Amberly Ridge Ruins

Among the valuable educational programs supported by the Thunder Bay National Marine Sanctuary in Alpena is an underwater robotics competition. The competition allows students to engage in underwater missions using underwater remote operated vehicles. The missions are based on real world scenarios like exploring sunken ships. It was this kind of vehicle that was used to help map and photograph the constructions, deep underwater, on the Alpena-Amberly ridge.

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There, on the floor of Lake Huron, is the ancient land bridge that stretched from Alpena to Ontario, 9,000 years ago. The Alpena-Amberly land bridge was a migration route for caribou. Human hunters constructed stone structures designed to channel the animals into killing zones. The structures are still there, deep underwater. When these structures were built, the environment was far different than today. The land bridge was above the water. The immense glacier that was carving out the Great Lakes was receding north. At that time the glacier was only about 100 miles north, and was visible, as it was still nearly a mile thick. Remarkably, the constructions bear a resemblance to those built and in use today in arctic regions, where caribou still follow the annual migration patterns. Without preservation and exploration in clean clear waters, these artifacts might have been lost forever.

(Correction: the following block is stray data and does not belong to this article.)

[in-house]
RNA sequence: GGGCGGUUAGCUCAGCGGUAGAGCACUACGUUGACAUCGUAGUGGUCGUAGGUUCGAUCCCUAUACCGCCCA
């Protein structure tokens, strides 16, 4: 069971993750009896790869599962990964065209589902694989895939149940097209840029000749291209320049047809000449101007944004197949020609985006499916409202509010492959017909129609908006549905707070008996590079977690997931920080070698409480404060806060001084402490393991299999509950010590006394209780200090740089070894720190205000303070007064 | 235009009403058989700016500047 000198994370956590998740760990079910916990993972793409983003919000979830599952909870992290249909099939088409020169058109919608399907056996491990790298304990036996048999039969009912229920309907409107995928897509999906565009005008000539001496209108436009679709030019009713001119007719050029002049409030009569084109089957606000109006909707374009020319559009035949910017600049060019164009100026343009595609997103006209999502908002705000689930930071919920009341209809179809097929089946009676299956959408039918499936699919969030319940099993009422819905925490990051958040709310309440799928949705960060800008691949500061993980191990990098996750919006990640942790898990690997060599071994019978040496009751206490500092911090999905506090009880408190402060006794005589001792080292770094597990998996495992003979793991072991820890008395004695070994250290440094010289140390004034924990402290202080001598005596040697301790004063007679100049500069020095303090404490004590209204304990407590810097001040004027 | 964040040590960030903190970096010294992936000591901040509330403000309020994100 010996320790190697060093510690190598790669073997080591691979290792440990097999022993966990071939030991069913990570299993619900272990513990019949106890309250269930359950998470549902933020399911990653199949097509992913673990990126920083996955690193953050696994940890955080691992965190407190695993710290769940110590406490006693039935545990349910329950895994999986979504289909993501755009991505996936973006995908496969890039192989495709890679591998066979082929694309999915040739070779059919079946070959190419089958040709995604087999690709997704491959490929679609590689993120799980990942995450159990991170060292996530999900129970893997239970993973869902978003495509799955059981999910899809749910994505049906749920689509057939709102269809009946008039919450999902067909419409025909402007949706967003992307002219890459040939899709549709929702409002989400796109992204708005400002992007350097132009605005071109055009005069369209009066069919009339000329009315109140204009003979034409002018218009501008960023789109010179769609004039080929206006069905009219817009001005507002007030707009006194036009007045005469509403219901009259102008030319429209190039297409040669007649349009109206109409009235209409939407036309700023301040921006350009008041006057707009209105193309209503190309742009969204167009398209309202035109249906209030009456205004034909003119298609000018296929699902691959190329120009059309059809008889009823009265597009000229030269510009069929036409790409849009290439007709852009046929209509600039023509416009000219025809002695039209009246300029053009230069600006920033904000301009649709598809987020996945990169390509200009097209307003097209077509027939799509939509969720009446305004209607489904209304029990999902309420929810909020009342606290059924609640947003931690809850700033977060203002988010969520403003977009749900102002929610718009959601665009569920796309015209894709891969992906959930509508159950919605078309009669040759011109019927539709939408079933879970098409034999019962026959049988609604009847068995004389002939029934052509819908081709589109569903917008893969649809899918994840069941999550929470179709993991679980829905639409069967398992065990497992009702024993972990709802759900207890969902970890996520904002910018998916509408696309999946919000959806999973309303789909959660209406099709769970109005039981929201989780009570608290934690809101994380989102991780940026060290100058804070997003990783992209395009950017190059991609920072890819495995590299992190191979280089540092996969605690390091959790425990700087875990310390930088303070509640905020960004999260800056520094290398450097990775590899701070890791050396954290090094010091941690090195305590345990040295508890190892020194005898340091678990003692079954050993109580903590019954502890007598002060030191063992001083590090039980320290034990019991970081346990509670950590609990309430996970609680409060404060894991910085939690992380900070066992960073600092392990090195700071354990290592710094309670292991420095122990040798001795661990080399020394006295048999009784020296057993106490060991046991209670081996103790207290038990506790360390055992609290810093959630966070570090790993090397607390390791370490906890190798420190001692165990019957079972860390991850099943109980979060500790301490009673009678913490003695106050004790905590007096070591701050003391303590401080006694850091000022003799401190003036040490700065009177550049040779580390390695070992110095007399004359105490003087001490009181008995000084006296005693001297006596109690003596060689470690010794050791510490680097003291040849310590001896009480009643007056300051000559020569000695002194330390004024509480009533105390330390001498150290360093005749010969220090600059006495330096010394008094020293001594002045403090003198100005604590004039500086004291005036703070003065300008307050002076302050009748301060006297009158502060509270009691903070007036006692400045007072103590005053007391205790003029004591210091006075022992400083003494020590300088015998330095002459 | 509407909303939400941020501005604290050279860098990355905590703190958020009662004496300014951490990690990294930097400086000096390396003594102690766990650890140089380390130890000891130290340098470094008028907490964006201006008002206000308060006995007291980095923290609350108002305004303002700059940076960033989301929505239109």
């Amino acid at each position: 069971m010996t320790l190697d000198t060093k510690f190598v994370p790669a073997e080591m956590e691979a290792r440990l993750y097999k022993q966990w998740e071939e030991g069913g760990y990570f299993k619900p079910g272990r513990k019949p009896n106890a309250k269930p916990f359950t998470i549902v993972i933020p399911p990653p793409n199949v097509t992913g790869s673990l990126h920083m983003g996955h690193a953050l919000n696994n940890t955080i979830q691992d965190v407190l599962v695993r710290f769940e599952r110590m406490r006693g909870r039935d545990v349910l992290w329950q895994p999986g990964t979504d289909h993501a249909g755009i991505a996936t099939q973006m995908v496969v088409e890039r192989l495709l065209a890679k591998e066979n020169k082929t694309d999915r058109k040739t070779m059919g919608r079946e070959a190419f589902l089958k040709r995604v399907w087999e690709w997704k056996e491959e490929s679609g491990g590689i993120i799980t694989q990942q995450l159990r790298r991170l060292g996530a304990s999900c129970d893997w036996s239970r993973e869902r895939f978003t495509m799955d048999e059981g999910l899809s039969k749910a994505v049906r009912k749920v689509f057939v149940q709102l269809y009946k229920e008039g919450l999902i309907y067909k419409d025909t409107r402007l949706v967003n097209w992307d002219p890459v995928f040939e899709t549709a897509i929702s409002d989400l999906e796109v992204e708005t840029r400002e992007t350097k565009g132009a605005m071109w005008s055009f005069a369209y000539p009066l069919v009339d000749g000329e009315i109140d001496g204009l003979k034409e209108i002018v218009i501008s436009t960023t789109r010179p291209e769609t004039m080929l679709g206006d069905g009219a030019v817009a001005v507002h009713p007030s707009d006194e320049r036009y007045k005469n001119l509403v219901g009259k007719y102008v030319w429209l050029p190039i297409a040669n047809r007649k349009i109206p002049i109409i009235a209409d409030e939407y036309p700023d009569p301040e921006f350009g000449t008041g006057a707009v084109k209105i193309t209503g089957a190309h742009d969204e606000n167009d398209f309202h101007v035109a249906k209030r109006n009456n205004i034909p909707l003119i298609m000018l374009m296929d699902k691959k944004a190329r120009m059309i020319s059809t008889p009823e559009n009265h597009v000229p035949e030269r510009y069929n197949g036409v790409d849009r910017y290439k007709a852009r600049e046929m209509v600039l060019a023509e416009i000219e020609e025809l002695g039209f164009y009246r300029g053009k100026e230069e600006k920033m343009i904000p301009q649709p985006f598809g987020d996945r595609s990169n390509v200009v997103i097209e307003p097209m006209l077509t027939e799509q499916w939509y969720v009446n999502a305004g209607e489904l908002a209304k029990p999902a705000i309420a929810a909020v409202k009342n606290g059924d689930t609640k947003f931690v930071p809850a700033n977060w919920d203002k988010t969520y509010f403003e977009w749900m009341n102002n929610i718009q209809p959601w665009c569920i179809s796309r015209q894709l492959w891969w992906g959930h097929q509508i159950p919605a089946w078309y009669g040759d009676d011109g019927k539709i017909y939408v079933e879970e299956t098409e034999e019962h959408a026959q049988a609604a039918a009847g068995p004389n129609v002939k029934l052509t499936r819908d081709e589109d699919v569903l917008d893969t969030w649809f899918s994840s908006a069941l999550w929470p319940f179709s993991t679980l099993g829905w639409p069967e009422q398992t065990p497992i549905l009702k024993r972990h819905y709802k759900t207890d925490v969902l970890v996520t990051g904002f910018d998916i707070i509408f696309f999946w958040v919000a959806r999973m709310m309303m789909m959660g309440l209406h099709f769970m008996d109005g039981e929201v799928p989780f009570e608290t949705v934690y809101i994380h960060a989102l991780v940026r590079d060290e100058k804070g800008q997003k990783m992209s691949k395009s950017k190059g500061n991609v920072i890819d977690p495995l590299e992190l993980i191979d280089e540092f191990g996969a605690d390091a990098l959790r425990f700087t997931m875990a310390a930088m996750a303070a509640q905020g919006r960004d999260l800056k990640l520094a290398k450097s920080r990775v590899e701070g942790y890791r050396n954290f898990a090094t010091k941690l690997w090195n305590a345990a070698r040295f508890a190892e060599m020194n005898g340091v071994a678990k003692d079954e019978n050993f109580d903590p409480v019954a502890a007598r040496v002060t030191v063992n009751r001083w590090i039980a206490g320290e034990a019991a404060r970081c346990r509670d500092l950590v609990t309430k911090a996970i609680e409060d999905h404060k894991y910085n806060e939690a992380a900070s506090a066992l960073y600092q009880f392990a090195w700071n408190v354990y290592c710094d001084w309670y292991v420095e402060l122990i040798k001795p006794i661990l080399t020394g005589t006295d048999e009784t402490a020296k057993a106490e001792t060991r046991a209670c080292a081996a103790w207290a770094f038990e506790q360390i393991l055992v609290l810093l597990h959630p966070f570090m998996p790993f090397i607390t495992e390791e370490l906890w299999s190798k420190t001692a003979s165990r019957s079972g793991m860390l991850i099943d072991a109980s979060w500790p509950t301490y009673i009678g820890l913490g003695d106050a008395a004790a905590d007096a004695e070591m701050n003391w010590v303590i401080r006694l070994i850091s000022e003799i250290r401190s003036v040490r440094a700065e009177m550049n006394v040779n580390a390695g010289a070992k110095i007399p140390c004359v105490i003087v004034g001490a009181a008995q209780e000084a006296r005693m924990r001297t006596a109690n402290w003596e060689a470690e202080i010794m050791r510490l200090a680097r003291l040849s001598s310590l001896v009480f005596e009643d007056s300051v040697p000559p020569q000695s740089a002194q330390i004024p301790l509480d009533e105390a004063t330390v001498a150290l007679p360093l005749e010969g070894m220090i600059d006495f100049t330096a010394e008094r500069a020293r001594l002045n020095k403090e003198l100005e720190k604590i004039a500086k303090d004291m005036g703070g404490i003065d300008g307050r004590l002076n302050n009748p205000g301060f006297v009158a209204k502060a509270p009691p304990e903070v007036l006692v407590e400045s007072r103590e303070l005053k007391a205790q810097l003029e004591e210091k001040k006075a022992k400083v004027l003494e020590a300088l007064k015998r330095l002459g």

Dozens of structures have been found deep underwater. From simple one-man blinds to complex killing zones, the constructions are similar those for hunting Caribou found in the Arctic.